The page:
Google Continues To Battle Publishers Who Want To Be Paid For Links
Google prepared a note about a proposal by French lawmakers and backed by French news publsihers, which want search engines to license all of their content. Publishers want to be paid for the privilege of linking to their content. Obviously, this doesn’t sit well with Google, and the company has threatened to stop linking to such sites.
Of course, the note is in French, but Google has provided it in its entirety here. On the company’s European policy blog, Google’s Director of Public Policy in France, Oliver Esper, says, “The web has led to an explosion of content creation, by both professional and citizen journalists. So it’s not a secret that we think a law like the one proposed in France and Germany would be very damaging to the internet. We have said so publicly for three years.”
“In order to shed light on the reasons that lead us to believe that this law is detrimental to French users, innovation on the Internet and ultimately to the news publishers themselves, we decided to post the note in its entirety,” he says. “We have always been and remain committed to collaborate with French Publishers associations as they experiment and develop sustainable economic models on the Internet.”
Regarding Germany, we discussed the proposed law in that country and the larger ramifications of such a law here. Of course, Google has battled similar criticism and threats from publishers here in the U.S. and abroad.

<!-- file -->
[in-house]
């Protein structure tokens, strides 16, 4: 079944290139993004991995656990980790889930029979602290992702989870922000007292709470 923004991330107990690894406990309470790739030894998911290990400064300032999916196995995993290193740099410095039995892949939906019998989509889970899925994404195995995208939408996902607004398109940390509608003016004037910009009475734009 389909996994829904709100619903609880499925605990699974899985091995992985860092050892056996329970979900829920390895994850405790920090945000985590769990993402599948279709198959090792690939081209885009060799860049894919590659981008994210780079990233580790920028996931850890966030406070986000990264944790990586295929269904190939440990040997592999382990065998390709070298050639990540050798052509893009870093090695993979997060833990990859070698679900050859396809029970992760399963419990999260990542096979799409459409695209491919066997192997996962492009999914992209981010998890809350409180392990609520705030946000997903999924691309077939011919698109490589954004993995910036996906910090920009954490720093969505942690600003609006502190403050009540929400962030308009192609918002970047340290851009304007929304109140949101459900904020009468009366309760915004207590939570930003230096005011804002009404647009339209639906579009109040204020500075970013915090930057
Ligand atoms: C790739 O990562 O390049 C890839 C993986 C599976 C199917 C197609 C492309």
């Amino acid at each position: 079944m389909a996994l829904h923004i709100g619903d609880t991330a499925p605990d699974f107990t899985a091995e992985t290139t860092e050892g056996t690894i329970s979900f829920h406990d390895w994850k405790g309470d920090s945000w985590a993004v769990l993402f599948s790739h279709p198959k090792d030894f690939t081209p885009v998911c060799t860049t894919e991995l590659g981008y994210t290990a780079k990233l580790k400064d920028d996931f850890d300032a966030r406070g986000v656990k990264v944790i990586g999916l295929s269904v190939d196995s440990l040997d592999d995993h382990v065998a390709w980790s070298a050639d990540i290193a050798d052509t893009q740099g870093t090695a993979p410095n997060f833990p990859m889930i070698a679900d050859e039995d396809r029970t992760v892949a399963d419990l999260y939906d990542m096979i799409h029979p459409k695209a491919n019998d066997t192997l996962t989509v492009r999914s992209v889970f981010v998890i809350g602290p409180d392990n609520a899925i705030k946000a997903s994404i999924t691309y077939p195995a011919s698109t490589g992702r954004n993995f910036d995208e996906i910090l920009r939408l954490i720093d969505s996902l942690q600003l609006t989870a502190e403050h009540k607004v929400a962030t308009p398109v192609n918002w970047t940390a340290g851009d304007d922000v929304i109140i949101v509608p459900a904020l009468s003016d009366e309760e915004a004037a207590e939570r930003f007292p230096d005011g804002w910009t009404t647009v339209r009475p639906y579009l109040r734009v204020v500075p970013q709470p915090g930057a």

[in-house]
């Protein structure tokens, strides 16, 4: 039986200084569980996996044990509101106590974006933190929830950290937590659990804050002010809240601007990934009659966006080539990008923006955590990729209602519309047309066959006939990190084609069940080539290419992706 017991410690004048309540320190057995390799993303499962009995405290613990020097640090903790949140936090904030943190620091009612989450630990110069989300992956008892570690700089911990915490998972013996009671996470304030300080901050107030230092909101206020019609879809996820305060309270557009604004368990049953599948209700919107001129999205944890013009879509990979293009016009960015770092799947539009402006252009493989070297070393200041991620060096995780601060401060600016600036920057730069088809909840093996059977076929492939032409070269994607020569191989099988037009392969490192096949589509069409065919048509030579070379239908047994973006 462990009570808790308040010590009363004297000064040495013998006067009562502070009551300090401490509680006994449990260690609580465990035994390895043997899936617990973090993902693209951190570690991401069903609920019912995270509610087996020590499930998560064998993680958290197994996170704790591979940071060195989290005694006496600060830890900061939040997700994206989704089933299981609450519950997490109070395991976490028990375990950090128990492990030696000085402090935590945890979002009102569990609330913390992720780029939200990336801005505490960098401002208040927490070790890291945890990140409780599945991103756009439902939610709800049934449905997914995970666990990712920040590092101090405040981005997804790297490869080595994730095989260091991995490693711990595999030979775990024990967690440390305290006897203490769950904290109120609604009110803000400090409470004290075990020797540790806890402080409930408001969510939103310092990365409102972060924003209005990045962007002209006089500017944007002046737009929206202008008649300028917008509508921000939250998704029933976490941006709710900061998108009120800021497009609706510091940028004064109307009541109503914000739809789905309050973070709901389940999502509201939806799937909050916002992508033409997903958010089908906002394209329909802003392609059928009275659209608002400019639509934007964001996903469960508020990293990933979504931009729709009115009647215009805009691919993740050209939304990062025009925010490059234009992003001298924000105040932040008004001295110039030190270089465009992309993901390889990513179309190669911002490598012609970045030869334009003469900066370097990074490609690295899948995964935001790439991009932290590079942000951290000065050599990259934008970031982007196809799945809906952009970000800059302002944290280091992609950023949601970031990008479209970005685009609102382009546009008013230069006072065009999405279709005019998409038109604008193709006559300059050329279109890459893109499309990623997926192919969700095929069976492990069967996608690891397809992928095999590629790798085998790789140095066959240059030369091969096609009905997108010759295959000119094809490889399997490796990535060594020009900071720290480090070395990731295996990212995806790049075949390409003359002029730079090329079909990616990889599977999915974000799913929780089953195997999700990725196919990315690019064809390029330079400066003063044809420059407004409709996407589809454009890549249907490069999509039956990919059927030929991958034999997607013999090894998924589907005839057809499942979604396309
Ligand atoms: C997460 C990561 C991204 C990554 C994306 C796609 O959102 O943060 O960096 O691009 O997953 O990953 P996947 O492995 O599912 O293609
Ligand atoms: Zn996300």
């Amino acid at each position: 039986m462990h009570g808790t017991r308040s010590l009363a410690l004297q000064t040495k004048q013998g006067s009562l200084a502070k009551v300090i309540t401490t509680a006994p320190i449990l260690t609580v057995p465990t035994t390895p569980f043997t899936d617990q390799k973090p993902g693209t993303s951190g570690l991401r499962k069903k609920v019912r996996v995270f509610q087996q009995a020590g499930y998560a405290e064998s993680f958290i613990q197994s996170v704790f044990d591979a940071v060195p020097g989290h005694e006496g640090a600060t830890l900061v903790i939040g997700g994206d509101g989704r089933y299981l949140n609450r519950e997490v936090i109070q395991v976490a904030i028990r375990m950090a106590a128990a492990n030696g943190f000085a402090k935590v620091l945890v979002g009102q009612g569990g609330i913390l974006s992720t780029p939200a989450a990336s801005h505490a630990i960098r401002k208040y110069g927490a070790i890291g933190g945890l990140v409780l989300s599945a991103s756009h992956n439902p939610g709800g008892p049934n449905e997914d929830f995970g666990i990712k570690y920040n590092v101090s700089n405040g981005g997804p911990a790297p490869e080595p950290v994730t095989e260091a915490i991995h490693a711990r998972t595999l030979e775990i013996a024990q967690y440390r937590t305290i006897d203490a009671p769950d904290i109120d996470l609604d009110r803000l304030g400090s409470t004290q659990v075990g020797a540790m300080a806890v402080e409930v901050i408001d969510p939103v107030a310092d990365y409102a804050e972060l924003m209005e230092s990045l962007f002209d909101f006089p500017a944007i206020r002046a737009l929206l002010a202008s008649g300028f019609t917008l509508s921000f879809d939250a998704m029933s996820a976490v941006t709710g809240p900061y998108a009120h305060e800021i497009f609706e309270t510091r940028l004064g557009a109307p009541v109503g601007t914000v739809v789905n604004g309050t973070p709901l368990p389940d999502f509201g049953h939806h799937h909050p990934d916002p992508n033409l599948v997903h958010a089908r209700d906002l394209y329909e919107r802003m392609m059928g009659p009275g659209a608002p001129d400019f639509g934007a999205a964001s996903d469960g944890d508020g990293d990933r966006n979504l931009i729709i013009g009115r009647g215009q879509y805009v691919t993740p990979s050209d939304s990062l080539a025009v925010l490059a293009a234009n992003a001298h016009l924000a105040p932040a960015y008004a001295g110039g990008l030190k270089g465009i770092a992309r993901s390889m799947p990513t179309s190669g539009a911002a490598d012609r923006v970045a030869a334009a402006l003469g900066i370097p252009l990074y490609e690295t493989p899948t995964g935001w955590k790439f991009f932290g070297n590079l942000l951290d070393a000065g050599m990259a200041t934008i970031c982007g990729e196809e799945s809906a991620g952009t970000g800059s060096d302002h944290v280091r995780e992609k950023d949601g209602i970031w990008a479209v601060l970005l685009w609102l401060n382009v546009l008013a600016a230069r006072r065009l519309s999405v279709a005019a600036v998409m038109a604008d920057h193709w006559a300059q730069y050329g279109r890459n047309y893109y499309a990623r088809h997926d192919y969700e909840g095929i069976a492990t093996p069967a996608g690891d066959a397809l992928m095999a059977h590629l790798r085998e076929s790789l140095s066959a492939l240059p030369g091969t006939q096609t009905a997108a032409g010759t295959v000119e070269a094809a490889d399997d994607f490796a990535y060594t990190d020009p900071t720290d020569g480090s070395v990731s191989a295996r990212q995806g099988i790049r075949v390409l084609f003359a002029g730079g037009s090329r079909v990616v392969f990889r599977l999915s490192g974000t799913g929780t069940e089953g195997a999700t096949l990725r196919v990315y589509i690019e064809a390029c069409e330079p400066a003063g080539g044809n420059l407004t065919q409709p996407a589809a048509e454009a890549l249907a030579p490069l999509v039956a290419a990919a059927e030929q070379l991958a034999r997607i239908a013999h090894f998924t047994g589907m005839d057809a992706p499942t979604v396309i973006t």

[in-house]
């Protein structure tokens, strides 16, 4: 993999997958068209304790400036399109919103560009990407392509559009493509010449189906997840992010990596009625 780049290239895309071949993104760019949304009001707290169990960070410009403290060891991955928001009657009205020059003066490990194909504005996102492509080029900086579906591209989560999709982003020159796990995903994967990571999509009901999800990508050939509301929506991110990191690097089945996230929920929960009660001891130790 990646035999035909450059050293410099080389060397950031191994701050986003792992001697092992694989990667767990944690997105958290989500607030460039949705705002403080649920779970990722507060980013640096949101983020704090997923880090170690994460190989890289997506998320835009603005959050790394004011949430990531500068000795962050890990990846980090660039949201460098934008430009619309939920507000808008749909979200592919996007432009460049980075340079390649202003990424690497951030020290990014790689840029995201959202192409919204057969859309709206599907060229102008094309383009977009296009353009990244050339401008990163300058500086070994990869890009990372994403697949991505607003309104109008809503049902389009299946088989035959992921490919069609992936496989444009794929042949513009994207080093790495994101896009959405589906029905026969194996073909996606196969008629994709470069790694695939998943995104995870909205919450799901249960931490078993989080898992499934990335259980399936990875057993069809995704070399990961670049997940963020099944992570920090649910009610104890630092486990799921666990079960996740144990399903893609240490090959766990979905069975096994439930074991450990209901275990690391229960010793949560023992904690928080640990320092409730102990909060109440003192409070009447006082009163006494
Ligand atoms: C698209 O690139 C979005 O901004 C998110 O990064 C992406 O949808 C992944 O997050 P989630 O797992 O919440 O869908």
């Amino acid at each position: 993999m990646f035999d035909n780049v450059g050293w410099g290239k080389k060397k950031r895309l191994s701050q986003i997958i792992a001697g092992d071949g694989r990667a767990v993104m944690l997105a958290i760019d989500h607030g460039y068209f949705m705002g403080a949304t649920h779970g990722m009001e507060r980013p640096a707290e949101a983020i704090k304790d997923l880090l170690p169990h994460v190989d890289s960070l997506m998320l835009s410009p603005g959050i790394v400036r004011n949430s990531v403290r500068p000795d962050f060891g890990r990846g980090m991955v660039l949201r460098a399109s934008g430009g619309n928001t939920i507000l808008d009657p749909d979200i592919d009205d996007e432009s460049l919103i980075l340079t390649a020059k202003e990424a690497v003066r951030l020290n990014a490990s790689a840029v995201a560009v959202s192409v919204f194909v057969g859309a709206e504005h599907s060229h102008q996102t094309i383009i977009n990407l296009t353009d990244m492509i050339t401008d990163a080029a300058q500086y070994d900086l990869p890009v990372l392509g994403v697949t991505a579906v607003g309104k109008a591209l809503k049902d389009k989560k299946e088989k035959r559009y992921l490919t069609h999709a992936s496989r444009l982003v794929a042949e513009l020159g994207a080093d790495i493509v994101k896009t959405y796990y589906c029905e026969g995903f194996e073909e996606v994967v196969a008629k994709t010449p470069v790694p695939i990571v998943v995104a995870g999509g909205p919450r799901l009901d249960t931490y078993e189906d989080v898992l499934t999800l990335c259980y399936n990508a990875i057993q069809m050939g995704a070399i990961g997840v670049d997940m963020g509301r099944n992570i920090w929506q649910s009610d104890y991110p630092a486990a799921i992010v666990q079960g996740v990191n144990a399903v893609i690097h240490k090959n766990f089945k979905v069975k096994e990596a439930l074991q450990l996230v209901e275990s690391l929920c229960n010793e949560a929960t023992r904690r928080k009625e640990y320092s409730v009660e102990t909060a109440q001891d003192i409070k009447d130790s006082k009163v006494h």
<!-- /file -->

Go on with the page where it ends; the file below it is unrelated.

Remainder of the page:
AFP reports: “France’s new Socialist government, which is open to helping struggling media companies, warned Google that it should not threaten democratic governments.”
Google is also having some issues with publishers in Brazil. There, publishers have gone so far as to pull out of Google News altogether. It will be interesting to see how long that lasts.
The Knight Center for Journalism In The Americas (via PaidContent) reports that all of the 154 newspapers that belong to the National Association of Newspapers in Brazil (ANJ), accounting for a whopping 90% of Brazil’s newspaper circulation, have left Google News.
Google didn’t budge on publisher requests to be paid, so now, Google apparently has a lot less Brazilian news sources in its system. Of course, that doesn’t mean that Google users will necessarily have a hard time finding the content, as pulling out of Google News hardly keeps your content from being crawled by Google. In fact, Google’s regular web results often come from news publishers, and with Google’s increased emphasis on freshness in recent months, there’s a good chance that brand new articles will show up for news-related queries.
Publishers who don’t want to be crawled by Google at all, can keep the search engine from doing so with robots.txt, but publishers face losing a ton of traffic by doing so. Then, the question becomes, will users miss these sources enough to go directly to their sites and give them whatever compensation they may be seeking?
Browsing Google News for Brazil, it doesn’t look like there is a shortage of available content for people to read.
Last month, Google celebrated the tenth anniversary of Google News, reporting that it is now available in 72 editions and 30 languages, and that it counted 50,000 publications among its news sources. I guess the number is slightly less now.